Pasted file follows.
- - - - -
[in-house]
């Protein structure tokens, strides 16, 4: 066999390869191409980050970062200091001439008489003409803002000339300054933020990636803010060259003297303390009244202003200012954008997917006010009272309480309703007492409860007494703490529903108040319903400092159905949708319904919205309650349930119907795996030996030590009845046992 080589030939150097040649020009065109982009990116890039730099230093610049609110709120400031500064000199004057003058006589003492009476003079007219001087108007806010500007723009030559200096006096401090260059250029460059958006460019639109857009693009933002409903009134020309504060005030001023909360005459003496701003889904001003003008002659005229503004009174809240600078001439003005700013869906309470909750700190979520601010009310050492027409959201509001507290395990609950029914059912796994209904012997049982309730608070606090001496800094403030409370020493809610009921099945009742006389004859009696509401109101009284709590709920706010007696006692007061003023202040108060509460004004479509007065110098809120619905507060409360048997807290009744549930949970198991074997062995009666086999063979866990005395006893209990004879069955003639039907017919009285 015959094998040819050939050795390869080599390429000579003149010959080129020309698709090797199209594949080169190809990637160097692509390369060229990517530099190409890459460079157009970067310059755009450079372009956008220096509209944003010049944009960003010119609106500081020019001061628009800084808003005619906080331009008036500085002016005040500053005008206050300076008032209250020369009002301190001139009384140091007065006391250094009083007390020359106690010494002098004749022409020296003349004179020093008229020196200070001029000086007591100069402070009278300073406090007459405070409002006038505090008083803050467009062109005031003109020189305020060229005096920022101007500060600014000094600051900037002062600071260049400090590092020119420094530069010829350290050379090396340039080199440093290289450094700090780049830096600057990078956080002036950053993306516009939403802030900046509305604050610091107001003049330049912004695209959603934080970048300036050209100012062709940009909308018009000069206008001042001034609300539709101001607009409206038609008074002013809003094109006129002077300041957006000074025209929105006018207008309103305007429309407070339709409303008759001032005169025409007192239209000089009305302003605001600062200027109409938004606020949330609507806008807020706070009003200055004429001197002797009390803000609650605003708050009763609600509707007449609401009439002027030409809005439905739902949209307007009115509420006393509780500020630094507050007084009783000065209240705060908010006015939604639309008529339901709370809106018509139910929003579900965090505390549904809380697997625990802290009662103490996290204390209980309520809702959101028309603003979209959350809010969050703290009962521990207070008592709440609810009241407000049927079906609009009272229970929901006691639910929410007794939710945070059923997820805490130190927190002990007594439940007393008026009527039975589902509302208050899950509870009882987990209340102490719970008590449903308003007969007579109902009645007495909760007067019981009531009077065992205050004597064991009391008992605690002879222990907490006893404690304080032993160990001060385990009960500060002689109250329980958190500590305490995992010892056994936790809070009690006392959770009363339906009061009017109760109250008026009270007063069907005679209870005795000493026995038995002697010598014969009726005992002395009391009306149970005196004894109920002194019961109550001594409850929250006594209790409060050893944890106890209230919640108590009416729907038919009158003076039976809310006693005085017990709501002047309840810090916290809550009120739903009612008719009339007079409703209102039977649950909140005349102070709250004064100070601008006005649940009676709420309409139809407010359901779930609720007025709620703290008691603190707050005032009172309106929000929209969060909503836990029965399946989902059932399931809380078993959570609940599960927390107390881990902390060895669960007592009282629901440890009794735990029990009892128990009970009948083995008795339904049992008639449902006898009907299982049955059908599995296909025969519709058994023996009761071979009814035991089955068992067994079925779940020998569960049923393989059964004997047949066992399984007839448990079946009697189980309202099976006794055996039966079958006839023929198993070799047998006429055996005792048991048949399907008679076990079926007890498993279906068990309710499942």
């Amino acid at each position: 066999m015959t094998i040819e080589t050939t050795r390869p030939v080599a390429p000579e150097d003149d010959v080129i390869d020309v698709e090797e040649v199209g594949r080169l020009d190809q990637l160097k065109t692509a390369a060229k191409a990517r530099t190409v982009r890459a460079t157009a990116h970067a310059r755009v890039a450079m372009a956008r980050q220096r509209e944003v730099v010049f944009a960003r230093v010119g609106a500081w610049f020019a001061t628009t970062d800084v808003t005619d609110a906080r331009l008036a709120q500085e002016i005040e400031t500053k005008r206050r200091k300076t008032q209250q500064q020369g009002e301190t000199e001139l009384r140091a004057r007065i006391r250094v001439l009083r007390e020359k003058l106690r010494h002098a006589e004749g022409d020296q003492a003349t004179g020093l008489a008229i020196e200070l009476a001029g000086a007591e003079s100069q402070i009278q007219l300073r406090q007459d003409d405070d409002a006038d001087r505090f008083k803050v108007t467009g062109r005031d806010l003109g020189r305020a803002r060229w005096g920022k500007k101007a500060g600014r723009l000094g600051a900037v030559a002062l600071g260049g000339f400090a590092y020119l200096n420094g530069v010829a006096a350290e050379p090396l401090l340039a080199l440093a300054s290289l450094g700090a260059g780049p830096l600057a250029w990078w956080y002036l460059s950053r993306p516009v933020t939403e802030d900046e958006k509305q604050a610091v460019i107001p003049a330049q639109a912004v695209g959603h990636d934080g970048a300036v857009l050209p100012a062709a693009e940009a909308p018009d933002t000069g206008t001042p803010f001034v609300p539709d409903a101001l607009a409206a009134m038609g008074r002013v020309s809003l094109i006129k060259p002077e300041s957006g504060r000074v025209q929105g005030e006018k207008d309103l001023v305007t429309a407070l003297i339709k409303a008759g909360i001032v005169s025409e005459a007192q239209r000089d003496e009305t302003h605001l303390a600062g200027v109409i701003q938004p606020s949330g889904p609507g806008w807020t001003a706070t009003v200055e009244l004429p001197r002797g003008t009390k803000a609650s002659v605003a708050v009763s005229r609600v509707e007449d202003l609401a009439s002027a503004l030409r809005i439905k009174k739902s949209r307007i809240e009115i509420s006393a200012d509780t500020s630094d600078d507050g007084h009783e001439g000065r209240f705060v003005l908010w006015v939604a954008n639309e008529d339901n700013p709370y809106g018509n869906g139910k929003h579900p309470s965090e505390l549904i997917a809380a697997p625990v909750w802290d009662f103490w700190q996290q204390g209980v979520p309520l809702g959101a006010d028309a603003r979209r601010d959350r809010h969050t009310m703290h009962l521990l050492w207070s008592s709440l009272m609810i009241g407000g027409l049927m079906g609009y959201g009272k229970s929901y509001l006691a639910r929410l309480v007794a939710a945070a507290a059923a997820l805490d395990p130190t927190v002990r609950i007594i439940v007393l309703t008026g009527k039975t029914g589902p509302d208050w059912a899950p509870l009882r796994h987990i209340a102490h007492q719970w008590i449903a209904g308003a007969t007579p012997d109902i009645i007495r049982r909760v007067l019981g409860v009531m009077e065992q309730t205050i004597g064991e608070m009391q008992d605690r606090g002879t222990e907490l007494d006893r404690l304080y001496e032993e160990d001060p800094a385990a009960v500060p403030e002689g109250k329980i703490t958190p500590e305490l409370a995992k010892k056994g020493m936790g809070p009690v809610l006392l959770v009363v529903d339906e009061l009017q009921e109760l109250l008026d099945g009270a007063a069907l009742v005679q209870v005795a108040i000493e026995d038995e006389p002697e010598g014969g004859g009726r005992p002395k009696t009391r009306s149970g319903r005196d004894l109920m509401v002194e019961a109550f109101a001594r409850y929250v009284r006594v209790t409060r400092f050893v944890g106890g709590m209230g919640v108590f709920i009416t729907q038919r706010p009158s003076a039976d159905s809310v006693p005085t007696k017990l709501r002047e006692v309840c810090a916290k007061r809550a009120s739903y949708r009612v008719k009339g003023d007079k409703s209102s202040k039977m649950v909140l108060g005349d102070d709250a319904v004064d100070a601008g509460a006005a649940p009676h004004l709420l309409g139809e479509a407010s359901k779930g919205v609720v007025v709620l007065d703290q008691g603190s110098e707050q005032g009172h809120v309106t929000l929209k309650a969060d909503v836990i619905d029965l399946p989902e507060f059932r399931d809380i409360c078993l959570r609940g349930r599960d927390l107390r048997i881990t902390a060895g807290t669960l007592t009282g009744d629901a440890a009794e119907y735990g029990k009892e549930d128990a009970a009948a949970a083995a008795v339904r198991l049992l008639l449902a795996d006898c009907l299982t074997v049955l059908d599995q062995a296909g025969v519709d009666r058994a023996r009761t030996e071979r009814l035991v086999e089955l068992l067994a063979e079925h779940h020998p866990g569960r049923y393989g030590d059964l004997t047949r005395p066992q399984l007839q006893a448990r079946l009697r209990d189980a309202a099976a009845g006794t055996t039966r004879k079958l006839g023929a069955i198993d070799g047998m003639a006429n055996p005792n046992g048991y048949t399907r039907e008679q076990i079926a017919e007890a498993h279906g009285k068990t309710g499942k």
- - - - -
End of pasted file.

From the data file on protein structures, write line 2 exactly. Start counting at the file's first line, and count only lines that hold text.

């Protein structure tokens, strides 16, 4: 066999390869191409980050970062200091001439008489003409803002000339300054933020990636803010060259003297303390009244202003200012954008997917006010009272309480309703007492409860007494703490529903108040319903400092159905949708319904919205309650349930119907795996030996030590009845046992 080589030939150097040649020009065109982009990116890039730099230093610049609110709120400031500064000199004057003058006589003492009476003079007219001087108007806010500007723009030559200096006096401090260059250029460059958006460019639109857009693009933002409903009134020309504060005030001023909360005459003496701003889904001003003008002659005229503004009174809240600078001439003005700013869906309470909750700190979520601010009310050492027409959201509001507290395990609950029914059912796994209904012997049982309730608070606090001496800094403030409370020493809610009921099945009742006389004859009696509401109101009284709590709920706010007696006692007061003023202040108060509460004004479509007065110098809120619905507060409360048997807290009744549930949970198991074997062995009666086999063979866990005395006893209990004879069955003639039907017919009285 015959094998040819050939050795390869080599390429000579003149010959080129020309698709090797199209594949080169190809990637160097692509390369060229990517530099190409890459460079157009970067310059755009450079372009956008220096509209944003010049944009960003010119609106500081020019001061628009800084808003005619906080331009008036500085002016005040500053005008206050300076008032209250020369009002301190001139009384140091007065006391250094009083007390020359106690010494002098004749022409020296003349004179020093008229020196200070001029000086007591100069402070009278300073406090007459405070409002006038505090008083803050467009062109005031003109020189305020060229005096920022101007500060600014000094600051900037002062600071260049400090590092020119420094530069010829350290050379090396340039080199440093290289450094700090780049830096600057990078956080002036950053993306516009939403802030900046509305604050610091107001003049330049912004695209959603934080970048300036050209100012062709940009909308018009000069206008001042001034609300539709101001607009409206038609008074002013809003094109006129002077300041957006000074025209929105006018207008309103305007429309407070339709409303008759001032005169025409007192239209000089009305302003605001600062200027109409938004606020949330609507806008807020706070009003200055004429001197002797009390803000609650605003708050009763609600509707007449609401009439002027030409809005439905739902949209307007009115509420006393509780500020630094507050007084009783000065209240705060908010006015939604639309008529339901709370809106018509139910929003579900965090505390549904809380697997625990802290009662103490996290204390209980309520809702959101028309603003979209959350809010969050703290009962521990207070008592709440609810009241407000049927079906609009009272229970929901006691639910929410007794939710945070059923997820805490130190927190002990007594439940007393008026009527039975589902509302208050899950509870009882987990209340102490719970008590449903308003007969007579109902009645007495909760007067019981009531009077065992205050004597064991009391008992605690002879222990907490006893404690304080032993160990001060385990009960500060002689109250329980958190500590305490995992010892056994936790809070009690006392959770009363339906009061009017109760109250008026009270007063069907005679209870005795000493026995038995002697010598014969009726005992002395009391009306149970005196004894109920002194019961109550001594409850929250006594209790409060050893944890106890209230919640108590009416729907038919009158003076039976809310006693005085017990709501002047309840810090916290809550009120739903009612008719009339007079409703209102039977649950909140005349102070709250004064100070601008006005649940009676709420309409139809407010359901779930609720007025709620703290008691603190707050005032009172309106929000929209969060909503836990029965399946989902059932399931809380078993959570609940599960927390107390881990902390060895669960007592009282629901440890009794735990029990009892128990009970009948083995008795339904049992008639449902006898009907299982049955059908599995296909025969519709058994023996009761071979009814035991089955068992067994079925779940020998569960049923393989059964004997047949066992399984007839448990079946009697189980309202099976006794055996039966079958006839023929198993070799047998006429055996005792048991048949399907008679076990079926007890498993279906068990309710499942």